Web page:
0
\$\begingroup\$

So, I tried to find a proof to the formulas to convert from parallel to series reactive circuit, which I found in the ARRL Handbook:
\$R_s=\frac{R_pX_p^2}{R_p^2+X_p^2}\$ and \$X_s=\frac{R_p^2X_p}{R_p^2+X_p^2}\$
where \$R_s\$ and \$X_s\$ are the series resistance and reactance to match the impedance of a parallel circuit with \$R_p\$ and \$X_p\$ resistance and reactance.
The resistances are positive and real values and the reactances are signed real values (positive for inductive, and negative for capacitive).

I decided to use the complex representation of impedance (I use j for i because it seems to be the convention in electronics):
\$Z_s=R_s+jX_s\$
and the complex representation of admittance:
\$Y_p=G_p+jB_p\$
which gives: \$\frac{1}{Z_p}=\frac{1}{R_p}+j\frac{1}{X_p}\$, then, with some algebric manipulation:
\$Z_p=\frac{R_pX_p}{X_p+jR_p}\$
After that, I do \$Z_s=Z_p\$, meaning:
\$R_s+jX_s=\frac{R_pX_p}{X_p+jR_p}\$
To bring the complex term to the numerator, I multiply by the conjugate of the denominator:
\$R_s+jX_s=\frac{R_pX_p}{X_p+jR_p}*\frac{X_p-jR_p}{X_p-jR_p}=\frac{R_pX_p^2-jR_p^2X_p}{R_p^2+X_p^2}=\frac{R_pX_p^2}{R_p^2+X_p^2}+j\frac{-R_p^2X_p}{R_p^2+X_p^2}\$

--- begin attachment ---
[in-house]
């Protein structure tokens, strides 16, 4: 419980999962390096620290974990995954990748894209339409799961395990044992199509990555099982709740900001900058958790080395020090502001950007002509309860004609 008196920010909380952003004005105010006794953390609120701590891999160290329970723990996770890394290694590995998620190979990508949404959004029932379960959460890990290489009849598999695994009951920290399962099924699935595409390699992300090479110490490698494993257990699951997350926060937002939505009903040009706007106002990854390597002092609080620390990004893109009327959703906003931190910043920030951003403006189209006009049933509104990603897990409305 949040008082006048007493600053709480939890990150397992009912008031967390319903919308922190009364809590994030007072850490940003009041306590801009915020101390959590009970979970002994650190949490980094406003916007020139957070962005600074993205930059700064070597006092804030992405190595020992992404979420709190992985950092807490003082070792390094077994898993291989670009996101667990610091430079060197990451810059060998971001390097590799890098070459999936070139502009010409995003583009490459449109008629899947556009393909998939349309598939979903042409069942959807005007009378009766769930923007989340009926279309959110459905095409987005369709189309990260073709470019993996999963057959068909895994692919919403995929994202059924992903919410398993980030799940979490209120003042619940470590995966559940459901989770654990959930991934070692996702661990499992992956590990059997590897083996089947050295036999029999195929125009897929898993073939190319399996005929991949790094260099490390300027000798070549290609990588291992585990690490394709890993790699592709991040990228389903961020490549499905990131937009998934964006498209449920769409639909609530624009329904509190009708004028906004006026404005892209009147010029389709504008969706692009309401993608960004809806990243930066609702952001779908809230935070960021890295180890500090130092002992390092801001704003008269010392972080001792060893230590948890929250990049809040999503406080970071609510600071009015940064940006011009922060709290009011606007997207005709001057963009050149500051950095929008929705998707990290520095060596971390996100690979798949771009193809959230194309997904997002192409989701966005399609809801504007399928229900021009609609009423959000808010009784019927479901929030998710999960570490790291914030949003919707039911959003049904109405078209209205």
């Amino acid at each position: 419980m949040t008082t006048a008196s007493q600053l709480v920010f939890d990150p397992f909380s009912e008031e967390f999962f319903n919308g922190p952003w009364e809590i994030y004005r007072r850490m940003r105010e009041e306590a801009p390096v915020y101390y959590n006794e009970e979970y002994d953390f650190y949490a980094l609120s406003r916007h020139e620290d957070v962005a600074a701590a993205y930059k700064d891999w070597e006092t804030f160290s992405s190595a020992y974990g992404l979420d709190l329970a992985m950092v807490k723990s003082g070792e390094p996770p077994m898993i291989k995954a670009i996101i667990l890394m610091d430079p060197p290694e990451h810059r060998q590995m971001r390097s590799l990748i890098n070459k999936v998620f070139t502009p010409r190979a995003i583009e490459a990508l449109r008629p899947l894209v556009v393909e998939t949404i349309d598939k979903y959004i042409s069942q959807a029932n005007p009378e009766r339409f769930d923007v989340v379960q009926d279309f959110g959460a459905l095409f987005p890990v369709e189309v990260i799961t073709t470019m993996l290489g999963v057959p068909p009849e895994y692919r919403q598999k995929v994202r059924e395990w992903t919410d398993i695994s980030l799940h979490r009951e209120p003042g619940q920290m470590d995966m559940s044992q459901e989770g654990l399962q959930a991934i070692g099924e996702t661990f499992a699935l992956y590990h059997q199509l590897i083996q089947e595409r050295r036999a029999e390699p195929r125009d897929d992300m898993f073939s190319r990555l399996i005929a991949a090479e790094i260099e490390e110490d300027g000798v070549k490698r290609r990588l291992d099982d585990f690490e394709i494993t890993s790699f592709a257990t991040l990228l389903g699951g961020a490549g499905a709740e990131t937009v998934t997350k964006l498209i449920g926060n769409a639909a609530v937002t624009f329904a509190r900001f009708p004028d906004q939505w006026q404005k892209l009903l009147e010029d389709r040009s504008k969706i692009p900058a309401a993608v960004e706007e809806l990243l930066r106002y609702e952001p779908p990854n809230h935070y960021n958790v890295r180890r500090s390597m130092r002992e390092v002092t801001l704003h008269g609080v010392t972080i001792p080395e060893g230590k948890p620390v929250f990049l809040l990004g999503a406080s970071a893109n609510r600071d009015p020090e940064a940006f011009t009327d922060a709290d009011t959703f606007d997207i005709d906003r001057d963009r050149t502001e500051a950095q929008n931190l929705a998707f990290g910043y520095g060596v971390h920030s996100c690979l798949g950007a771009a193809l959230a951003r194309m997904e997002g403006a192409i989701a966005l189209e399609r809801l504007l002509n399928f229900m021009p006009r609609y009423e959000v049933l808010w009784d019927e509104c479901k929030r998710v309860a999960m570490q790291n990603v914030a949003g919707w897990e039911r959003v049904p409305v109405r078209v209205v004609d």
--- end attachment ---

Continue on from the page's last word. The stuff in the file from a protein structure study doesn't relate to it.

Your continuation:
Now, to set real and imaginary parts equal, we get:
\$R_s=\frac{R_pX_p^2}{R_p^2+X_p^2}\$ and \$X_s=-\frac{R_p^2X_p}{R_p^2+X_p^2}\$

The first formula is fine, but what is wrong with the second formula? Why is there that extra "-" in front?

\$\endgroup\$
1
\$\begingroup\$

It must be like \$\dfrac{1}{Z_p} = \dfrac{1}{Rp} + \dfrac{1}{j.X_p}\$. In your case, the imaginary \$j\$ is in numerator.

\$\endgroup\$
  • \$\begingroup\$ How is that? I'm pretty sure that by substituting B_p by 1/X_p, (the definition of susceptance) the j stays in the numerator. \$\endgroup\$ – nc404 Apr 9 '16 at 14:29
  • \$\begingroup\$ In that case your Bp must be different. OK, let two resistors R1 and R2 be in parallel. Net resistance is given by 1/Rp = 1/R1 + 1/R2. You know reactance is given by j.X and resistance by R. Like in case of just resistors, when a resistor with reactive element are in parallel, it must be 1/Rp = 1/R + 1/(j.X) \$\endgroup\$ – user3219492 Apr 9 '16 at 17:45

Your Answer

By clicking “Post Your Answer”, you agree to our terms of service, privacy policy and cookie policy

Not the answer you're looking for? Browse other questions tagged or ask your own question.